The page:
In Our Family, People Can Get a Little Testy Before Dinner
Essay & Illustration by Sarah Raymond
“Can you straighten up the living room?” I ask my six year old. “Then we’ll have dinner.” I’m calm. Least I think I’m calm.
Sam and his friend made a fort from couch cushions. A jagged mass of pillows, strewn on the living room rug, was left behind.
“But Tim made most of the mess. Why doesn’t he have to clean it up?” Sam asks.
“Because Tim went home. Here -- I’ll help you.” I’m still calm.
“But--” (Sam’s voice begins quivering and his sense of injustice mounts.) “This is Tim’s mess too. Why do I have to clean it up?” Tears well and hover behind his eyes as his rage gathers force. “When I go to his house, I have to help clean up.” Sam's voice shakes uncontrollably.
“Every single time you go to Tim’s you clean up,” I clarify. I’m less calm now; snippy in fact. Also hungry.
“Well most of the time I clean up.”
“I’ve only asked you to put away pillows. I’ve offered to help.” I’m losing control -- not of my voice, but of my children and my need for them to be helpful citizens of our home. (And for Christ’s sake, my sister’s kids would have fed and watered and cleaned the stalls of eighty chickens on their farm in the time I’ve taken to beg my child to return cushions to a couch.)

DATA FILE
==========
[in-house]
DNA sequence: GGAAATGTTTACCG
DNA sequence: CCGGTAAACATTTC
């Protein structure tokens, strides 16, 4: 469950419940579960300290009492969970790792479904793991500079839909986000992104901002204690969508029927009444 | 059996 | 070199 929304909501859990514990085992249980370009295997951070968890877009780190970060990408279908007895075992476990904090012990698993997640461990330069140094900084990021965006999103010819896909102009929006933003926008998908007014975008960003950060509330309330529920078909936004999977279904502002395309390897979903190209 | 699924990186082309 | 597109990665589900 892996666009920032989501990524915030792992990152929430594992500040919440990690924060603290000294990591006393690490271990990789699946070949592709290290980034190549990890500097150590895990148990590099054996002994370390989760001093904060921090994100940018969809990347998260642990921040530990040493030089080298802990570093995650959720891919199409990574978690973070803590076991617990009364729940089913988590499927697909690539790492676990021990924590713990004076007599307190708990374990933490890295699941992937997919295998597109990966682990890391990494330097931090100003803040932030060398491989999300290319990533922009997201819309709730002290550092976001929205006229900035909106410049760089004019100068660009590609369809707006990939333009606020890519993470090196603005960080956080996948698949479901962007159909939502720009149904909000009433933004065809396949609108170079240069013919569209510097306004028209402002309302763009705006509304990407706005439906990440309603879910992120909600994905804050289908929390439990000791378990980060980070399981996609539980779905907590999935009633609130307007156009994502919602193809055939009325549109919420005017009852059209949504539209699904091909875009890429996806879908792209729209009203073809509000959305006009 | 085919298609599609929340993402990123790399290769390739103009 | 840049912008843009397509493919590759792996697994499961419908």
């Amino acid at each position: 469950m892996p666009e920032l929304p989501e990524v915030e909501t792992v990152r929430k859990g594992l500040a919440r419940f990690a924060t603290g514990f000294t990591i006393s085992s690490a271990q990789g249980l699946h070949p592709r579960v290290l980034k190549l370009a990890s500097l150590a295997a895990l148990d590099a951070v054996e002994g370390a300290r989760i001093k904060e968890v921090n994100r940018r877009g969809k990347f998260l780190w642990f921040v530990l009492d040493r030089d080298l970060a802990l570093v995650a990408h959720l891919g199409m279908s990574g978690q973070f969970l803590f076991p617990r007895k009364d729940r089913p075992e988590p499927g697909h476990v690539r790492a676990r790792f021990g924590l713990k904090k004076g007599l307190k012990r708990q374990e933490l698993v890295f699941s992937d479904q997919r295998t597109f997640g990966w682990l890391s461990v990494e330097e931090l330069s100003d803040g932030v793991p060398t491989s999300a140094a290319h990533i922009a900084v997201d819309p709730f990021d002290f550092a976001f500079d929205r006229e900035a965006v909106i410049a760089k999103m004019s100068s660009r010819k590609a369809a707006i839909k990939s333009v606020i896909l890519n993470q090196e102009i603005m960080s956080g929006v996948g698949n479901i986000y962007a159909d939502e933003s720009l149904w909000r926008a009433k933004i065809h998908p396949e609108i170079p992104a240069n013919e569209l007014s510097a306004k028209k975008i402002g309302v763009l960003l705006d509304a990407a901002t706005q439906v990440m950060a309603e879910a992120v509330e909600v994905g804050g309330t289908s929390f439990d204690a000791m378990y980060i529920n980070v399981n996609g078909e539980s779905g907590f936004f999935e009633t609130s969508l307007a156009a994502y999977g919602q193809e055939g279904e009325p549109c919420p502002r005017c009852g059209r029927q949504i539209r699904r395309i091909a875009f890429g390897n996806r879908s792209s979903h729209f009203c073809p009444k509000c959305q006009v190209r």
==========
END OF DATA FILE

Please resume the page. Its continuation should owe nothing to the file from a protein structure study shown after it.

“I don’t think I should have to do it.” Sam draws the line.
Years of training dissolve before me. Our children graduated from Livingroom Tidy Up years ago, and now this.
“Sam,” (if you can talk about injustice well then so can I, Buddy) “Today I washed your clothes and folded them and put them away, and while I was there I made your bed and and now I’m making your dinner. I’m like your personal slave, Sam,” (okay so I’m a little melodramatic) “and all I ask is for you to put the cushions back on the couch--” My muscles are clenched; my voice strains higher from the impossible, horrific plight of a six year old who WON’T EVEN PICK UP THE FRICKIN’ CUSHIONS!
And then Sam senses the height of my rage, surpassing far beyond his, and he snaps. He throws himself on a pillow (still on the floor, of course) and his tears -- reined in long enough -- gush out as he cries, “Mama!!”
What? What now?
“Remember the good times Mama! Remember the papier mache snakes we made together in the summer!” His body is a shuddering, heaving machine.
I drop everything – my need for squared-away cushions, my desire for a respectable living room. Even my body drops. I fall on a cushion next to my son (they’re everywhere, so it’s easy), and I say “Oh Sammy, I do remember the good times. I loved making the snakes and I love you. I just want some help. Don’t cry Sammy Sweetie, please don’t cry. I'm sorry, Sammy.”
We hold each other for a long time. Then, together, Sam and I tuck all the couch cushions back into their respective spaces. We resume normal breathing patterns and prepare for dinner.